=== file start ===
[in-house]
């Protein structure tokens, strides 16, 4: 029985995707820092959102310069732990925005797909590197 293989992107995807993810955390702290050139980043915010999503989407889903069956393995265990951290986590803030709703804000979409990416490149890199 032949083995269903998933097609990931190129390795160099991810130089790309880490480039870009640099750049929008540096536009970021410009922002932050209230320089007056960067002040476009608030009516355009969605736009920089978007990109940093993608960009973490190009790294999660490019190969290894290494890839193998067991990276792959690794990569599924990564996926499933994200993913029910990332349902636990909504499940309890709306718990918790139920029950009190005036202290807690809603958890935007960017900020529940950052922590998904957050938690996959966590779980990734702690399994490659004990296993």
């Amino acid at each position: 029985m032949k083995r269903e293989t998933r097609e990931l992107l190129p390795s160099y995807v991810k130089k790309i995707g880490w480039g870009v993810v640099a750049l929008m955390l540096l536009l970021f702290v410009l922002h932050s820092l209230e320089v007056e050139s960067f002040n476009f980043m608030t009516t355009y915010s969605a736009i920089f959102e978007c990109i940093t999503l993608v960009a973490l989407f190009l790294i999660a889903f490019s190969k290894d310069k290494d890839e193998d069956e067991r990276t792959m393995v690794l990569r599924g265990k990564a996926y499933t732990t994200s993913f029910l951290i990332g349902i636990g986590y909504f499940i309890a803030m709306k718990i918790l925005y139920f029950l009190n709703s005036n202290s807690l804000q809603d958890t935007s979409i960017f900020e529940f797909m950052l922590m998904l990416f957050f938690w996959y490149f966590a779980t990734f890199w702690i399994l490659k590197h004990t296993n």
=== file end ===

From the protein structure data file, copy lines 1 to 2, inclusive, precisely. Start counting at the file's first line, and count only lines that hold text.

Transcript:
[in-house]
């Protein structure tokens, strides 16, 4: 029985995707820092959102310069732990925005797909590197 293989992107995807993810955390702290050139980043915010999503989407889903069956393995265990951290986590803030709703804000979409990416490149890199 032949083995269903998933097609990931190129390795160099991810130089790309880490480039870009640099750049929008540096536009970021410009922002932050209230320089007056960067002040476009608030009516355009969605736009920089978007990109940093993608960009973490190009790294999660490019190969290894290494890839193998067991990276792959690794990569599924990564996926499933994200993913029910990332349902636990909504499940309890709306718990918790139920029950009190005036202290807690809603958890935007960017900020529940950052922590998904957050938690996959966590779980990734702690399994490659004990296993």